Monday, June 24, 2024

Man fights cancellation of 24-hour gym membership after staying the night

Must read

How long is too long to spend in a 24-hour gym? Can you do too much squatting?

That’s the question on the mind of Hawke’s Bay man Arthur Eagle after what he claims was his unfair eviction from FlexFitness in Hastings after spending all night there.

Eagle, whose membership has now been cancelled after the March 4 incident, claims a clause stating that ‘all memberships include unrestricted access’ wasn’t followed and he was deliberately discriminated against.

But the gym manager has a different story. He claims Eagle broke several gym rules and was loitering, leaving no choice but to terminate his membership.

It started simply enough.

Hawke’s Bay man Arthur Eagle signed up for a one-month membership at FlexFitness Hastings to increase his fitness before he embarked on a series of hikes around Aotearoa.

Arthur Eagle believes he was unfairly evicted from FlexFitness Hastings for staying too long, but the gym says he broke several rules. Photo / Paul Taylor

But he said it soon became clear he wasn’t welcome after his exercising patterns and actions — often late into the night and in at least two cases, all night — were scrutinised by staff.

He said he was told his presence was “making other members feel uncomfortable”, but he claimed he was minding his own business and not breaking any rules or codes.

“Would they rather have TVs, lights and speakers on for no one all night?”

He claimed the gym’s initiation of what would become a confrontation was a case of “character discrimination” and that other members there virtually all night weren’t reprimanded.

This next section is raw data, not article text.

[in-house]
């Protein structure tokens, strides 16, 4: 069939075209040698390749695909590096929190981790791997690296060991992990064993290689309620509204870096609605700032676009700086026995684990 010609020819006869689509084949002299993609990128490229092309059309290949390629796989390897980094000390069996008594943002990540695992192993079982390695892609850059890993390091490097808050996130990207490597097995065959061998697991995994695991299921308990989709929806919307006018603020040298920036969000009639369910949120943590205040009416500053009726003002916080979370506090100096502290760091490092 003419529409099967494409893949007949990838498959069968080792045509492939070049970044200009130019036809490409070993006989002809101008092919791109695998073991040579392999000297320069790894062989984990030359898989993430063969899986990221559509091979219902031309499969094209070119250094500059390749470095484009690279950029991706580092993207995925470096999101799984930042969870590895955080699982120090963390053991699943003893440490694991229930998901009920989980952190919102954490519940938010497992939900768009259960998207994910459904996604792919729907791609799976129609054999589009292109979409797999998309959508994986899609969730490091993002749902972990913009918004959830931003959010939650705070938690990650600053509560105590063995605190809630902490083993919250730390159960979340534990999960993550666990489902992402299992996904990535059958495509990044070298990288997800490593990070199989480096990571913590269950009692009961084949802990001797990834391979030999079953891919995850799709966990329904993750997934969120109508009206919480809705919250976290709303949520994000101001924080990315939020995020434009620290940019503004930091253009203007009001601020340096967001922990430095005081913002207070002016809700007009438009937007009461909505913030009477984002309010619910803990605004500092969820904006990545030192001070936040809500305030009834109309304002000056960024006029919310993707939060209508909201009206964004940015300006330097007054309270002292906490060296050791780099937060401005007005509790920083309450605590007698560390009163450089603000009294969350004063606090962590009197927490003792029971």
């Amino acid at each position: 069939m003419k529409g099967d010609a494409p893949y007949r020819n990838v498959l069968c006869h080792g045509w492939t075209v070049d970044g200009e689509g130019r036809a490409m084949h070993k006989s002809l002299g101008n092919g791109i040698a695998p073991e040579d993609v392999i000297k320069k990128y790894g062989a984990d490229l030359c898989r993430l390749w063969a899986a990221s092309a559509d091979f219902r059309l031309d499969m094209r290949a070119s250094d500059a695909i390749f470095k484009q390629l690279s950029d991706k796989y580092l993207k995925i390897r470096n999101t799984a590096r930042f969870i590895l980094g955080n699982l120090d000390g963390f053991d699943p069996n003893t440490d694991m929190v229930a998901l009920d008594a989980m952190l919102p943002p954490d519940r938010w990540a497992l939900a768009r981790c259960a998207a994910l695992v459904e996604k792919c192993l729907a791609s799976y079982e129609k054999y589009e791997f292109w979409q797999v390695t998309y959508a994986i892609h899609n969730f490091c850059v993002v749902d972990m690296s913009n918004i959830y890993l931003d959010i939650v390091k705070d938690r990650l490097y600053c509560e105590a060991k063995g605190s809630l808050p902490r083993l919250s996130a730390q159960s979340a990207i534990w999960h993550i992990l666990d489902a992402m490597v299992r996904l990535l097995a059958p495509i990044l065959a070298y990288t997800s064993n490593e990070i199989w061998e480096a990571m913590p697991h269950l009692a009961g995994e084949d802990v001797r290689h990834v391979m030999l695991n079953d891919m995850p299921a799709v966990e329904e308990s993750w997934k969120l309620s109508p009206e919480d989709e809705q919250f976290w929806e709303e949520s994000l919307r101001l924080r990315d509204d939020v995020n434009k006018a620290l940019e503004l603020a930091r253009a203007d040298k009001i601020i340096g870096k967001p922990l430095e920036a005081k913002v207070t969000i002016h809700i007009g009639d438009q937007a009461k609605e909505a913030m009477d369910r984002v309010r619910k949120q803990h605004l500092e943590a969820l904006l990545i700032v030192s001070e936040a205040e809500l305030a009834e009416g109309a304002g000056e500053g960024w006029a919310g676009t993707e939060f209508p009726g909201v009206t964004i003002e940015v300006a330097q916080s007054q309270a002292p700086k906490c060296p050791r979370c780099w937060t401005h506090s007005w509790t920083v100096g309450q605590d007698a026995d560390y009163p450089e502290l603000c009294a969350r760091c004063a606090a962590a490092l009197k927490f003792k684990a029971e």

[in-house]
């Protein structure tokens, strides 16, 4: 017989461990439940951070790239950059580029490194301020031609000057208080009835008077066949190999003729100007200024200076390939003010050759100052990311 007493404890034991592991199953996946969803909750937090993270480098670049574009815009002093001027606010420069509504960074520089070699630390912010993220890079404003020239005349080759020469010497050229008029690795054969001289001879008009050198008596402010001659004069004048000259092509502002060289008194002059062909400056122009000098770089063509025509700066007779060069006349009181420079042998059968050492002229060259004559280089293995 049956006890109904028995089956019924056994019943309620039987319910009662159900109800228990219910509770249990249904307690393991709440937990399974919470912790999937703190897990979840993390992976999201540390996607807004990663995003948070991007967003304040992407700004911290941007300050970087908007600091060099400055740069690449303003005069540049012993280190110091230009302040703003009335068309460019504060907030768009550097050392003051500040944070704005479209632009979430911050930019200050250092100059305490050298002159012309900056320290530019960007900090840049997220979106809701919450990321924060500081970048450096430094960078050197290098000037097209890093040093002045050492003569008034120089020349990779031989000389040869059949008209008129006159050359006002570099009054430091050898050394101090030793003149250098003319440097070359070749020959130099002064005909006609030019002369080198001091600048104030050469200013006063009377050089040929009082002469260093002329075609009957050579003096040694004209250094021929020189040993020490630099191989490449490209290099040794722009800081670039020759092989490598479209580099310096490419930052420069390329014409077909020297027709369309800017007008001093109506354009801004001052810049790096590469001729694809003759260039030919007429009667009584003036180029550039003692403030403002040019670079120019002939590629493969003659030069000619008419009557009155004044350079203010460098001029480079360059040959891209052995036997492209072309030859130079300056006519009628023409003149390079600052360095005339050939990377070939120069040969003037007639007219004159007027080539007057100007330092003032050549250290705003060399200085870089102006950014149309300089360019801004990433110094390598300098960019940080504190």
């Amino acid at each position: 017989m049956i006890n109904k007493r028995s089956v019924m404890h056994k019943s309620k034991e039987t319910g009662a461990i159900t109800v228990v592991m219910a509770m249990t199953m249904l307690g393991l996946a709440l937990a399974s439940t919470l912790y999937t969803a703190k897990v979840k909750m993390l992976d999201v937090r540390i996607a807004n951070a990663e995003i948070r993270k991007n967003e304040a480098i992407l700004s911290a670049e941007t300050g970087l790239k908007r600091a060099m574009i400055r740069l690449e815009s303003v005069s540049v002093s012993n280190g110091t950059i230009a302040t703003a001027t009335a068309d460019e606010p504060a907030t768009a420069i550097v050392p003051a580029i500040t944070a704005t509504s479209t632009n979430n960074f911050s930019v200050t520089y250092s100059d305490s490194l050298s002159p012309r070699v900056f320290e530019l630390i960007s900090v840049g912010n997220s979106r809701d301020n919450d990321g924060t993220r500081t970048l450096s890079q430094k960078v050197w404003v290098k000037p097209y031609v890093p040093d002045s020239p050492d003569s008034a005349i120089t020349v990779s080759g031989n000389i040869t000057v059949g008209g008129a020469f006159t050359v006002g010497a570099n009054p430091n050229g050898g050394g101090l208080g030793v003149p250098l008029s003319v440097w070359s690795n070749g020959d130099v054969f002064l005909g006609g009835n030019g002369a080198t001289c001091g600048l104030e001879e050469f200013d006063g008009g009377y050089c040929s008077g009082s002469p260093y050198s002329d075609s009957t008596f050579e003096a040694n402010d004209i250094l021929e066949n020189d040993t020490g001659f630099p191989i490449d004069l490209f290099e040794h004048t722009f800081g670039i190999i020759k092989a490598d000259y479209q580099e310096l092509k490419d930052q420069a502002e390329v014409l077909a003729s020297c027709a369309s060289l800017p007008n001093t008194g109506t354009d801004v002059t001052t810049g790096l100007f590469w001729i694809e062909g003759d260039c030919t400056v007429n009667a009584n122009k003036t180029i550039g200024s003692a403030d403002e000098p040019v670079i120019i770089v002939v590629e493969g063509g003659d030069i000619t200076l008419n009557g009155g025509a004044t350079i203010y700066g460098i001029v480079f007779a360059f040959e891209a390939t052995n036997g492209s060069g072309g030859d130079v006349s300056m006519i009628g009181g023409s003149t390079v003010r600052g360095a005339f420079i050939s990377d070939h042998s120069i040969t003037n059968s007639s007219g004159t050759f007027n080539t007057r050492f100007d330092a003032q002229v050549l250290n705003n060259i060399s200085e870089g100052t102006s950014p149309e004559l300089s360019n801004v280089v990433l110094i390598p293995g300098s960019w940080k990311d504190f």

Gym manager Meryn Hemmingsen said staff members had spoken to Eagle several times about what he described as “highly unusual” behaviour within his gym, asking him to stop violating rules.

“Unfortunately, those conversations were not constructive and he did not agree to comply. Therefore, due to violating these rules, we had no other option than to terminate his membership.”

“It sounds like he may have indicated to you that other people were ‘spending all night’ at our Hastings gym as well. That is simply not true,” Hemmingsen told Hawke’s Bay Today.

The two clauses Hemmingsen said Eagle broke were around health and safety and not using membership for the intended purpose.

All-night exercise

Hemmingsen claimed Eagle spent “numerous occasions” all night at the gym in the very early hours of the day, “for instance, arriving just after midnight and leaving around 7am”.

He said on the final night he used the gym, Eagle had spent all night there, left for a short time in the morning, and then returned again within an hour.

“When he did exercise in the gym, it was nowhere near the entire time of his stay, and some early mornings when he spent time in the gym, he did not exercise at all for many hours at a time.

“Our gyms are not a place for loitering; they are a place for exercising.”

But Eagle said he wasn’t loitering or violating any terms or conditions, and was correctly using his membership to its maximum potential.